Fungal Pathogens Associated with Crown and Root Rot in Wheat-Growing Areas of Northern Kyrgyzstan
AuthorGöksel Özer, Ismail Erper, Senol Yıldız, Tuğba Bozoğu, Sezim Zholdoshbekova, Mehtap Alkan, Fatih Tekin, Tair Esenali Uulu, Mustafa İmren, Abdelfattah A. Dababat,
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CitationÖzer, G., Erper, İ., Yıldız, Ş., Bozoğlu, T., Zholdoshbekova, S., Alkan, M., ... & Derviş, S. (2023). Fungal Pathogens Associated with Crown and Root Rot in Wheat-Growing Areas of Northern Kyrgyzstan. Journal of Fungi, 9(1), 124. https://doi.org/10.3390/jof9010124
Abstract: Fungal species associated with crown and root rot diseases in wheat have been extensively studied in many parts of the world. However, no reports on the relative importance and distribution of pathogens associated with wheat crown and root rot in Kyrgyzstan have been published. Hence, fungal species associated with wheat crown/root rot were surveyed in three main wheat production regions in northern Kyrgyzstan. Fungal species were isolated on 1/5 strength potato-dextrose agar amended with streptomycin (0.1 g/L) and chloramphenicol (0.05 g/L). A total of 598 fungal isolates from symptomatic tissues were identified using morphological features of the cultures and conidia, as well as sequence analysis of the nuclear ribosomal internal transcribed spacer (ITS) region, the translation elongation factor 1α (TEF1), and the RNA polymerase II beta subunit (RPB2) genes. The percentage of fields from which each fungus was isolated and their relative percentage isolation levels were determined. Bipolaris sorokiniana, the causal agent of common root rot, was the most prevalent pathogenic species isolated, being isolated from 86.67% of the fields surveyed at a frequency of isolation of 40.64%. Fusarium spp. accounted for 53.01% of all isolates and consisted of 12 different species. The most common Fusarium species identified was Fusarium acuminatum, which was isolated from 70% of the sites surveyed with an isolation frequency of 21.57%, followed by Fusarium culmorum, Fusarium nygamai, Fusarium oxysporum, and Fusarium equiseti, all of which had a field incidence of more than 23%. Inoculation tests with 44 isolates representing 17 species on the susceptible Triticum aestivum cv. Seri 82 revealed that Fusarium pseudograminearum and F. culmorum isolates were equally the most virulent pathogens. The widespread distribution of moderately virulent B. sorokiniana appears to be a serious threat to wheat culture, limiting yield and quality. With the exception of F. culmorum, the remaining Fusarium species did not pose a significant threat to wheat production in the surveyed areas because common species, such as F. acuminatum, F. nygamai, F. oxysporum, and F. equiseti, were non-pathogenic but infrequent species, such as Fusarium redolens, Fusarium algeriense, and F. pseudograminearum, were highly or moderately virulent. Curvularia inaequalis, which was found in three different fields, was mildly virulent. The remaining Fusarium species, Fusarium solani, Fusarium proliferatum, Fusarium burgessii, and Fusarium tricinctum, as well as Microdochium bolleyi, Microdochium nivale, and Macrophomina phaseolina, were non-pathogenic and considered to be secondary colonizers. The implications of these findings are discussed.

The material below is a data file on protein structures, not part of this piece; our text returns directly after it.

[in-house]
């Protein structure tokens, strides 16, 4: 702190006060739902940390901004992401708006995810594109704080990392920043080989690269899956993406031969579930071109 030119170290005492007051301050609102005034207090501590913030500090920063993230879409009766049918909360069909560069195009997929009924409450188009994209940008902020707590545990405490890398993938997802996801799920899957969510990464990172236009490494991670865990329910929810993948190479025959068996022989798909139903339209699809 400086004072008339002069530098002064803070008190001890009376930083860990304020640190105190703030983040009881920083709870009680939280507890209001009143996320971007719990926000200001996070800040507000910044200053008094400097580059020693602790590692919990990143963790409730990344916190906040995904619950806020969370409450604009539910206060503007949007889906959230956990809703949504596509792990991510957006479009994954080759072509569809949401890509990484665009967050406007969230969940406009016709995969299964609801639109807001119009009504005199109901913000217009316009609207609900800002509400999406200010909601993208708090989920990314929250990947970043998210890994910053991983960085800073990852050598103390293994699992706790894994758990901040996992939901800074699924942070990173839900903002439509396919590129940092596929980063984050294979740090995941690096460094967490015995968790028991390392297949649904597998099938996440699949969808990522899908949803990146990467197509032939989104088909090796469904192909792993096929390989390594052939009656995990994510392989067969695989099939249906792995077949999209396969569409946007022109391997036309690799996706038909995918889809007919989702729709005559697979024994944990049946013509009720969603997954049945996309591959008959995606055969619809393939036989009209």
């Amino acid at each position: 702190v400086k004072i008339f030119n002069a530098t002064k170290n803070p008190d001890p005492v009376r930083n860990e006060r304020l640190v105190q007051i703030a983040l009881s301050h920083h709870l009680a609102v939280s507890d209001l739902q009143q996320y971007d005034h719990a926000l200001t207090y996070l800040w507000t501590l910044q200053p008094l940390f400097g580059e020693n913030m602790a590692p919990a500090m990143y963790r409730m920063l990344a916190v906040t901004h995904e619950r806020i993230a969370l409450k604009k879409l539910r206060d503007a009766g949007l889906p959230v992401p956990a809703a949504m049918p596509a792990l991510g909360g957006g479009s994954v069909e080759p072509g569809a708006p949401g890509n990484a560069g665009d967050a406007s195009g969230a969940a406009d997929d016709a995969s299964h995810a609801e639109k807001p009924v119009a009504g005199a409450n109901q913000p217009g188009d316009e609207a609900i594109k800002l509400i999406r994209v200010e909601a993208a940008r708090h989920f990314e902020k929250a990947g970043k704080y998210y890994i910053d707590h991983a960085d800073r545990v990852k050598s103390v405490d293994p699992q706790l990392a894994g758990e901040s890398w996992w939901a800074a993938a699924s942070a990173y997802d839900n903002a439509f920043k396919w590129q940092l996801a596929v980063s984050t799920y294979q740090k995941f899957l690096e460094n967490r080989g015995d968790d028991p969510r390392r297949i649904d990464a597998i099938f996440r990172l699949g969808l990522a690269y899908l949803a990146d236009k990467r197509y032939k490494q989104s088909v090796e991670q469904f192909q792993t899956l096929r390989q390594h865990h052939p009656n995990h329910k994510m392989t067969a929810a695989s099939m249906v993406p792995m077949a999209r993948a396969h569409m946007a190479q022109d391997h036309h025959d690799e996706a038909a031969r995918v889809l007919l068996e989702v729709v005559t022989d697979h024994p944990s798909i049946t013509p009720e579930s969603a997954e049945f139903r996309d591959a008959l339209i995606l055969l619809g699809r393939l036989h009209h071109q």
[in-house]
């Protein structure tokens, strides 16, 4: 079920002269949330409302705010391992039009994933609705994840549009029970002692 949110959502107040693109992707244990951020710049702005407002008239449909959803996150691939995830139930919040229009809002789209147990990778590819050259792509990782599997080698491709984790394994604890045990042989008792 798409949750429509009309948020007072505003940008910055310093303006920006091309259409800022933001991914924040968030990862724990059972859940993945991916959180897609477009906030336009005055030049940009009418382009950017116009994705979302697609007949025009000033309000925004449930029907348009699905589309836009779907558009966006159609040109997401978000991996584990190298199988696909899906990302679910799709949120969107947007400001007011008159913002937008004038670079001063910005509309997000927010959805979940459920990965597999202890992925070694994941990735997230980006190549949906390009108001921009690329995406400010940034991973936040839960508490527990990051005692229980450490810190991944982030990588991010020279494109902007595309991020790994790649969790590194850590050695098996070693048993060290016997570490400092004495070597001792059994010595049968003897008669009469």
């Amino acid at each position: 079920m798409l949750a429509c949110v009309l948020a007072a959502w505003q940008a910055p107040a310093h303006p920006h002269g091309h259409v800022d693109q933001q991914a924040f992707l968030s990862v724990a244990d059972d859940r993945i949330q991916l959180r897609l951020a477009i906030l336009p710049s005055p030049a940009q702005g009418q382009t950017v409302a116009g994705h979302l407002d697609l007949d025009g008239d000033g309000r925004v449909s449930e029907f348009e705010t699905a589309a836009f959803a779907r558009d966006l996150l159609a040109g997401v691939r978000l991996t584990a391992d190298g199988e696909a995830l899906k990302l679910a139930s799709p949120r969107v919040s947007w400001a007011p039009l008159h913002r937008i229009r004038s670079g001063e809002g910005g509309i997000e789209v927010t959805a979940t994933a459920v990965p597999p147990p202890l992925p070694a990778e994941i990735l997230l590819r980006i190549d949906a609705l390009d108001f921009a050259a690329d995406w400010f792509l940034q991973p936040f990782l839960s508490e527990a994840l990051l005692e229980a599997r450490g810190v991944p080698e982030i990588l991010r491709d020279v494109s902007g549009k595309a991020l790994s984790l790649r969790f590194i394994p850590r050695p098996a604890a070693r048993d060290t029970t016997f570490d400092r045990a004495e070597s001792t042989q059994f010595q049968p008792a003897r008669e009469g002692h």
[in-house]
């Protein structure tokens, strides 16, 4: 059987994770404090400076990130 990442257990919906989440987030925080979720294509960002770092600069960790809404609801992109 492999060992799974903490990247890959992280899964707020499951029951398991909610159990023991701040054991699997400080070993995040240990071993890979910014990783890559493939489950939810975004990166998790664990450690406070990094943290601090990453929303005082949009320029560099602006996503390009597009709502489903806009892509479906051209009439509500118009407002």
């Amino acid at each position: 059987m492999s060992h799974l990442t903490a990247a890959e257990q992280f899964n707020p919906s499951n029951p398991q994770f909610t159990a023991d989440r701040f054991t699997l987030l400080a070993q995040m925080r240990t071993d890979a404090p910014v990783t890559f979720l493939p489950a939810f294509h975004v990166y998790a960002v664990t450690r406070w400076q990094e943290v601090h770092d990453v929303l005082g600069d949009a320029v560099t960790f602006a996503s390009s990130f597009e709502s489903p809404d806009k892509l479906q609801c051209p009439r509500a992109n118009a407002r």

SourceJournal of Fungi